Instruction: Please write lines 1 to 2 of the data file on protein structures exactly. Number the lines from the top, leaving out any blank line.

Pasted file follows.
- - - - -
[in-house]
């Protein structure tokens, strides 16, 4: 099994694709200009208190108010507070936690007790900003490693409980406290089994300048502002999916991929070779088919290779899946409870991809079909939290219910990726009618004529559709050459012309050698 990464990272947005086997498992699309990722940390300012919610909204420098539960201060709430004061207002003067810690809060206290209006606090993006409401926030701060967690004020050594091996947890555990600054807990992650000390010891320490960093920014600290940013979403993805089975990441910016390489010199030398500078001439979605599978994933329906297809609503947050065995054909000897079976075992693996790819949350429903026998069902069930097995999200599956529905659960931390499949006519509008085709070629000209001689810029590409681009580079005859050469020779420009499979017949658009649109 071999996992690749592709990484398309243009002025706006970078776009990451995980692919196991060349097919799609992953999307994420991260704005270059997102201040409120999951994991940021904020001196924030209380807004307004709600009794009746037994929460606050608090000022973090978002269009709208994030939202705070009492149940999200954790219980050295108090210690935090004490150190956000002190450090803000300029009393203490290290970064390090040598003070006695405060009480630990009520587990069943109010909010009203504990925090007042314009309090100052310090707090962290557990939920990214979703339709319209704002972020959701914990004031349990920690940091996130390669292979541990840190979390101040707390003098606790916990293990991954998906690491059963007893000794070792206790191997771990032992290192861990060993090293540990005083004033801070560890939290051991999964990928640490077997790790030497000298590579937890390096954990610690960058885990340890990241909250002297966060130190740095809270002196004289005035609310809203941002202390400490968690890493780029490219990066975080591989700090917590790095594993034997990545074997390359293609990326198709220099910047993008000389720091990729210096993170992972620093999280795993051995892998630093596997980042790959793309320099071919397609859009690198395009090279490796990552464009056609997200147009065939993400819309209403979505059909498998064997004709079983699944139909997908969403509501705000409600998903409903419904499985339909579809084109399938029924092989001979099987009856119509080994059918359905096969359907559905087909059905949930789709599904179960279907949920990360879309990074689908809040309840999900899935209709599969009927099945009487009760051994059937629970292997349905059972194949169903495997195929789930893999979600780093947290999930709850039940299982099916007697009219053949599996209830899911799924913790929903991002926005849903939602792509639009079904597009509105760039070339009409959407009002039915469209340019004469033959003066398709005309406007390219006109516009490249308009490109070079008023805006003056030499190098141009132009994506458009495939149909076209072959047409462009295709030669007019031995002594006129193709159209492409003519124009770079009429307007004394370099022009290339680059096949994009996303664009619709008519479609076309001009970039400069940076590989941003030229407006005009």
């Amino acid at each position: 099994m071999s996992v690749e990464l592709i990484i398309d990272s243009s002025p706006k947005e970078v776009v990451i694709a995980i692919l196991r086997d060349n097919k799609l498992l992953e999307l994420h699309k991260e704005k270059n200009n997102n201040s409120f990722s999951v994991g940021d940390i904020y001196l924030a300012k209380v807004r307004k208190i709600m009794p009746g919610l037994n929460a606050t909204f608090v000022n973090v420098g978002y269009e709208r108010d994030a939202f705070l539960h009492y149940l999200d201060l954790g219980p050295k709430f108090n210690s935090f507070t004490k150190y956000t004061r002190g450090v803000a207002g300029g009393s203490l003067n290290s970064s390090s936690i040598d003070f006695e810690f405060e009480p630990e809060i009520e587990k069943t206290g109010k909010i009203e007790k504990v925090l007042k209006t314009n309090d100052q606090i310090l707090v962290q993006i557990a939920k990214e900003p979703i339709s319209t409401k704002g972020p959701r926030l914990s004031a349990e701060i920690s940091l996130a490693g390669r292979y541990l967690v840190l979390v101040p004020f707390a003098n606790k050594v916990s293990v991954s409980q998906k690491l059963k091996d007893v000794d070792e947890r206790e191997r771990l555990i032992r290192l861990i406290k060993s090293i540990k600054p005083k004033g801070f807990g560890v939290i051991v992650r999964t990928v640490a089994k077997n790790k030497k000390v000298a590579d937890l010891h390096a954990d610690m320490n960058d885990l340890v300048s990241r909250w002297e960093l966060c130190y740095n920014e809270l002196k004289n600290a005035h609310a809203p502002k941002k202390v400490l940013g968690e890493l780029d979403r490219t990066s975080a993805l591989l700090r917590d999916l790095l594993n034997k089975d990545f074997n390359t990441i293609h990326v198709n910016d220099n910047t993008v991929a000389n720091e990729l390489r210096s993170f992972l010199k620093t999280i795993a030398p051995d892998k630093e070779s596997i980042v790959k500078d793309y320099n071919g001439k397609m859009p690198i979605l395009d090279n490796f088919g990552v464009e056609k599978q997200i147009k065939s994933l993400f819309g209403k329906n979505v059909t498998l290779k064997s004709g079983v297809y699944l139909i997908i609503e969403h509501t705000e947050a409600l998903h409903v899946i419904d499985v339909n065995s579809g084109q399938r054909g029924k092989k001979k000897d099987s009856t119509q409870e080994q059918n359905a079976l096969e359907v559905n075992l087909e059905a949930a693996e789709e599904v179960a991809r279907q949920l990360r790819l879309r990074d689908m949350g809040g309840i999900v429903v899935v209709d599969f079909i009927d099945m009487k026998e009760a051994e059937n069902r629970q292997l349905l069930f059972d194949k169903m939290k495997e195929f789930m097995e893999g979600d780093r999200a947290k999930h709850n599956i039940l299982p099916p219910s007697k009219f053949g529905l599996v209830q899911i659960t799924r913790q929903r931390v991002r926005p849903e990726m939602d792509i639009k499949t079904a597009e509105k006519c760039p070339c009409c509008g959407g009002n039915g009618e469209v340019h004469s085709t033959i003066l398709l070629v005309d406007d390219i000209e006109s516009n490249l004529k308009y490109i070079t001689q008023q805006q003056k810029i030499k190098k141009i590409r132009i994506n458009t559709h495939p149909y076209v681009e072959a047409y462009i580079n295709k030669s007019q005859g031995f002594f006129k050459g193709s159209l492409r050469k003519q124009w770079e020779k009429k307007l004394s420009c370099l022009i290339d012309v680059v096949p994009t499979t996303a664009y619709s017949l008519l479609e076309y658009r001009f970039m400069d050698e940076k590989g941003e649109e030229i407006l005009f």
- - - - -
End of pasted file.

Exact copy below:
[in-house]
């Protein structure tokens, strides 16, 4: 099994694709200009208190108010507070936690007790900003490693409980406290089994300048502002999916991929070779088919290779899946409870991809079909939290219910990726009618004529559709050459012309050698 990464990272947005086997498992699309990722940390300012919610909204420098539960201060709430004061207002003067810690809060206290209006606090993006409401926030701060967690004020050594091996947890555990600054807990992650000390010891320490960093920014600290940013979403993805089975990441910016390489010199030398500078001439979605599978994933329906297809609503947050065995054909000897079976075992693996790819949350429903026998069902069930097995999200599956529905659960931390499949006519509008085709070629000209001689810029590409681009580079005859050469020779420009499979017949658009649109 071999996992690749592709990484398309243009002025706006970078776009990451995980692919196991060349097919799609992953999307994420991260704005270059997102201040409120999951994991940021904020001196924030209380807004307004709600009794009746037994929460606050608090000022973090978002269009709208994030939202705070009492149940999200954790219980050295108090210690935090004490150190956000002190450090803000300029009393203490290290970064390090040598003070006695405060009480630990009520587990069943109010909010009203504990925090007042314009309090100052310090707090962290557990939920990214979703339709319209704002972020959701914990004031349990920690940091996130390669292979541990840190979390101040707390003098606790916990293990991954998906690491059963007893000794070792206790191997771990032992290192861990060993090293540990005083004033801070560890939290051991999964990928640490077997790790030497000298590579937890390096954990610690960058885990340890990241909250002297966060130190740095809270002196004289005035609310809203941002202390400490968690890493780029490219990066975080591989700090917590790095594993034997990545074997390359293609990326198709220099910047993008000389720091990729210096993170992972620093999280795993051995892998630093596997980042790959793309320099071919397609859009690198395009090279490796990552464009056609997200147009065939993400819309209403979505059909498998064997004709079983699944139909997908969403509501705000409600998903409903419904499985339909579809084109399938029924092989001979099987009856119509080994059918359905096969359907559905087909059905949930789709599904179960279907949920990360879309990074689908809040309840999900899935209709599969009927099945009487009760051994059937629970292997349905059972194949169903495997195929789930893999979600780093947290999930709850039940299982099916007697009219053949599996209830899911799924913790929903991002926005849903939602792509639009079904597009509105760039070339009409959407009002039915469209340019004469033959003066398709005309406007390219006109516009490249308009490109070079008023805006003056030499190098141009132009994506458009495939149909076209072959047409462009295709030669007019031995002594006129193709159209492409003519124009770079009429307007004394370099022009290339680059096949994009996303664009619709008519479609076309001009970039400069940076590989941003030229407006005009």